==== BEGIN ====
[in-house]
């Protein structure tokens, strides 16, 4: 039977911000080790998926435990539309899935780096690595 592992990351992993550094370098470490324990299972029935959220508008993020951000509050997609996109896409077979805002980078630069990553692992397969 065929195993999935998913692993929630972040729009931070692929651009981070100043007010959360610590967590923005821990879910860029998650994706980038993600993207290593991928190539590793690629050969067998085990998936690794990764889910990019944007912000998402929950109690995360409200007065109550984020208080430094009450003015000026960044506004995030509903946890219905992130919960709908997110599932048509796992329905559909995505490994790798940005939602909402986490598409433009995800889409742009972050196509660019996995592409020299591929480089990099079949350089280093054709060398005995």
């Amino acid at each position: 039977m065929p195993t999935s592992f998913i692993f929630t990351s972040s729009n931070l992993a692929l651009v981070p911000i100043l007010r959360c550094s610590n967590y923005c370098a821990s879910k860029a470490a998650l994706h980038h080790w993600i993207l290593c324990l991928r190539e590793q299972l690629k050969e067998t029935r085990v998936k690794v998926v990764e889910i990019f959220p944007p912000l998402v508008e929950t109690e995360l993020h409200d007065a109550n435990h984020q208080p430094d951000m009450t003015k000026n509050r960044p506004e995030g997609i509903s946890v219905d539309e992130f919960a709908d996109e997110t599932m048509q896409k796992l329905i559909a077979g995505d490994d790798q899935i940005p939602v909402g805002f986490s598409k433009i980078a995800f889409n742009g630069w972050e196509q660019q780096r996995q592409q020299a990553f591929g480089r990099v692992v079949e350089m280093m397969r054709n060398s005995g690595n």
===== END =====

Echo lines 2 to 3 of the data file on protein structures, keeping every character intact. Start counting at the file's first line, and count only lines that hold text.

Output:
């Protein structure tokens, strides 16, 4: 039977911000080790998926435990539309899935780096690595 592992990351992993550094370098470490324990299972029935959220508008993020951000509050997609996109896409077979805002980078630069990553692992397969 065929195993999935998913692993929630972040729009931070692929651009981070100043007010959360610590967590923005821990879910860029998650994706980038993600993207290593991928190539590793690629050969067998085990998936690794990764889910990019944007912000998402929950109690995360409200007065109550984020208080430094009450003015000026960044506004995030509903946890219905992130919960709908997110599932048509796992329905559909995505490994790798940005939602909402986490598409433009995800889409742009972050196509660019996995592409020299591929480089990099079949350089280093054709060398005995």
């Amino acid at each position: 039977m065929p195993t999935s592992f998913i692993f929630t990351s972040s729009n931070l992993a692929l651009v981070p911000i100043l007010r959360c550094s610590n967590y923005c370098a821990s879910k860029a470490a998650l994706h980038h080790w993600i993207l290593c324990l991928r190539e590793q299972l690629k050969e067998t029935r085990v998936k690794v998926v990764e889910i990019f959220p944007p912000l998402v508008e929950t109690e995360l993020h409200d007065a109550n435990h984020q208080p430094d951000m009450t003015k000026n509050r960044p506004e995030g997609i509903s946890v219905d539309e992130f919960a709908d996109e997110t599932m048509q896409k796992l329905i559909a077979g995505d490994d790798q899935i940005p939602v909402g805002f986490s598409k433009i980078a995800f889409n742009g630069w972050e196509q660019q780096r996995q592409q020299a990553f591929g480089r990099v692992v079949e350089m280093m397969r054709n060398s005995g690595n």